When You Lose Trust You May never Regain it But When You Withdraw it you can Rebuild it

I received an email from a teenage member of a family asking me to define trust. She said that she no longer trusted her brother, the one person she had shared a deep secret with. He had revealed it to her parents and she was in trouble.  She was the one sneaking out of the house at night and hanging out with her friends when their parents were gone. She was the one who had tried pot and cigarettes. She told her older brother because she wanted him to see how cool she was. But he told their parents about her escapades when he was being accused of coming in through the back window and leaving it open.  The one person she had counted on betrayed her. How could she ever trust anyone again?

When she asked me what she should do, I thought it timely that she was asking me about trust. Trust is the word and concept I have chosen to study this year, really gain an understanding of what it is, what it is not, how it is breached and how it can be restored.

The first question I asked myself about trust was: “How do people talk about trust?”  I immediately thought of people using the phrase “I lost trust” in or “I will never trust” so and so. I pondered about that. I started thinking about the act of losing something. When I lose something it is more of a passive action. I don’t actively lose something. I lose something because I am casual about it or take my attention away from it and poof, it’s gone.  Is that how trust works? I don’t think so, at least not completely.

I started thinking: trust is more active. When someone betrays my trust, I can feel a sense of loss. But loss is a passive feeling, something about which I have little control. Did I have to feel so out of control about something so important as trust?  Am I merely a passive participant in its gain and loss?  I decided to observe my behavior with trust. Indeed, I did behave like someone who had been victimized and had to feel this way. I stopped myself and asked: do I have to feel like this? I was shocked at my answer which was: “No, I did not.” It was at that moment I became an active participant with trust.

I no longer lose trust, I withdraw it. What a difference that makes. First, it brings trust into my control. Second, it gives me the opportunity to look at what I am withdrawing. Third it gives me the opportunity to examine what it is I knowingly or unknowingly gave to the other person that produced trust by me that they could then dishonor.

This breakthrough has allowed me to return to the other person and tell them what I gave them. I am surprised that sometimes they are unaware of the expectation or standard I put on them. In other words, the trust was all in my head and not in theirs. It had not been agreed to.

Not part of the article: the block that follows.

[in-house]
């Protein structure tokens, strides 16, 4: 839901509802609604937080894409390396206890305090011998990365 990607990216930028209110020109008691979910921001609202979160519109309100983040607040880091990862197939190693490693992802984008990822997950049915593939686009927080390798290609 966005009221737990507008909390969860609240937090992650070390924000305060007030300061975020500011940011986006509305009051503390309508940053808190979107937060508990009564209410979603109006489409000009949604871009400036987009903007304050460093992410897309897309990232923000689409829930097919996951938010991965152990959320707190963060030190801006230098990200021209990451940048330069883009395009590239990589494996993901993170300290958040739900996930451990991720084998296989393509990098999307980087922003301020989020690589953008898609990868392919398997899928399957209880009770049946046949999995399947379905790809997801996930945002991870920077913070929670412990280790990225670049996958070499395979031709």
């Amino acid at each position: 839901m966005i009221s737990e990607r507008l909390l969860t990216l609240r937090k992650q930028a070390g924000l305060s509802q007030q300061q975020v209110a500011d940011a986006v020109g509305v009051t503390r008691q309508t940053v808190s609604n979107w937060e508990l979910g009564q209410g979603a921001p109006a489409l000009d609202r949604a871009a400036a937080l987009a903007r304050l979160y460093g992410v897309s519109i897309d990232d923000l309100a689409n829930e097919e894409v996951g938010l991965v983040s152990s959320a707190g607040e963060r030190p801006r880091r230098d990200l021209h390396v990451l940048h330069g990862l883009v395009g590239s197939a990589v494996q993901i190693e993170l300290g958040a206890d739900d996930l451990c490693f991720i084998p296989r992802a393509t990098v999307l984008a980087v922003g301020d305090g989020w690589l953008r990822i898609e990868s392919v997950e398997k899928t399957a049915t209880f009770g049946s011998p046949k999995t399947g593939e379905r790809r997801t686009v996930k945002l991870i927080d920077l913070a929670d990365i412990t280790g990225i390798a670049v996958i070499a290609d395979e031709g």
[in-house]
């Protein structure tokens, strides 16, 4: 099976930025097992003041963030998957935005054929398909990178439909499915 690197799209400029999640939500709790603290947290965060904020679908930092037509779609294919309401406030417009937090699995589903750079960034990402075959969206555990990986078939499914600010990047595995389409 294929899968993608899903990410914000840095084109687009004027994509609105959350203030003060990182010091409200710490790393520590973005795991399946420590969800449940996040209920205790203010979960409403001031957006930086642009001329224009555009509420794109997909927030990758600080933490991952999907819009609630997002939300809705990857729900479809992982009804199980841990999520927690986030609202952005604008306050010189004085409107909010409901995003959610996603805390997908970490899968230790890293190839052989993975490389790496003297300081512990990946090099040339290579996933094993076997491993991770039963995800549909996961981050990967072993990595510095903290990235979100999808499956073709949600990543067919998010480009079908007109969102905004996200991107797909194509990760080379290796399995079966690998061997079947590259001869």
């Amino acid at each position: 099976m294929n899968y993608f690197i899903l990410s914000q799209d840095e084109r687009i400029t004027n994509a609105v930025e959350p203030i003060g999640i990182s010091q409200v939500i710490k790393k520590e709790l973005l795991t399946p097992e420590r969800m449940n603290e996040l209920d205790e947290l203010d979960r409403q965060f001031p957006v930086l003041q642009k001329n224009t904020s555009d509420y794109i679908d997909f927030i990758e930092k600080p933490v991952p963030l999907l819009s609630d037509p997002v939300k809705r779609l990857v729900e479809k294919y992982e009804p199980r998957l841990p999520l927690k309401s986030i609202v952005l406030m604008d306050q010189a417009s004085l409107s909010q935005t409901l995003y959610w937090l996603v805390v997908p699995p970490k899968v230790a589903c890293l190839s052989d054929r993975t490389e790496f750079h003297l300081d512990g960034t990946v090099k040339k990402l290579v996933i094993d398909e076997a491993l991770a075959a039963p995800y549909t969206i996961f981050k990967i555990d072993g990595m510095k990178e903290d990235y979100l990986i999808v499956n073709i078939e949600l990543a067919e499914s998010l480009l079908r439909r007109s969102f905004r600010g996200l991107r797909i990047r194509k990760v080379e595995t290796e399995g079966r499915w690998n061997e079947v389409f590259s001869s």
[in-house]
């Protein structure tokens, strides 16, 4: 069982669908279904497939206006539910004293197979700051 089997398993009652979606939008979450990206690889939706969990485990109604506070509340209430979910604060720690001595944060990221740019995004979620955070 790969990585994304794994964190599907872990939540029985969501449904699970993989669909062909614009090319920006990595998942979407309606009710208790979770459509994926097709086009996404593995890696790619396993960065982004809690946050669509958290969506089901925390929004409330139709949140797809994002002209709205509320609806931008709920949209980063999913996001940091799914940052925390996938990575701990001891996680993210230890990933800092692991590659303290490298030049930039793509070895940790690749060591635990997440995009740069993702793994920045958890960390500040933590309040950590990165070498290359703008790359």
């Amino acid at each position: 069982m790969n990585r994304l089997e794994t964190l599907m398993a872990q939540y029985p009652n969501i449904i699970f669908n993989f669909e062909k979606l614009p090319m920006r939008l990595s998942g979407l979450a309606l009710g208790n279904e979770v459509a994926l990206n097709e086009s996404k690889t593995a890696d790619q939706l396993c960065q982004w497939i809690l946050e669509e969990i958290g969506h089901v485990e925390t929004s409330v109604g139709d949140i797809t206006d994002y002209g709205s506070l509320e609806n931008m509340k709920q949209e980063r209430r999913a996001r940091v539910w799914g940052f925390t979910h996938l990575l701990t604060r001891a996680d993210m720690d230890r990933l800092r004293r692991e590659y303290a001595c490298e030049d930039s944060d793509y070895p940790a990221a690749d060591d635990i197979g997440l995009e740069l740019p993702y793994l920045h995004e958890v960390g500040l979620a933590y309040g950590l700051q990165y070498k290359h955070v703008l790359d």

I remember, as a kid, bring an ice cream cone home to my brother because, for one reason or another, he couldn’t join us. I also remember, due to my tennis match taking longer than expected, I couldn’t go with him to get an ice cream cone. I fully expected, no, I trusted that he would bring one back to me. He didn’t. I lost trust in him. I became the victim. In actuality he never knew he was supposed to bring me a cone.

Trust is too big an element to leave to quiet assumptions and personal standards. Trust really is something to be talked about and agree to rather than assumed.

Trust is very personal in that it caters to those most precious values we live by. One family I worked with were upset by one member’s decision to talk to the media about family matters. The media was pleased as they had information to give to its readers. The family was upset because, for them, this individual had violated unspoken tenets, unspoken trust.  The individual decided that their own individual objectives were more valid than unspoken binds. He wanted to break those binds. He did so very publicly.

Trust is a great family conversation. Merely to begin the question of “What is trust to you?” can deepen connections in families.  It is important to hear what trust encapsulates from all family members.  It is important to talk about what tenets could be violated that would break trust. Doing so deepens bonds.

Trust is a bridge to deep connection between people and within a community. It must be nurtured and fostered together, rather than isolated.

Let me know how you define and foster trust in your life? I’d love to hear from you. As I study more and learn more about trust, I’ll share more with you.

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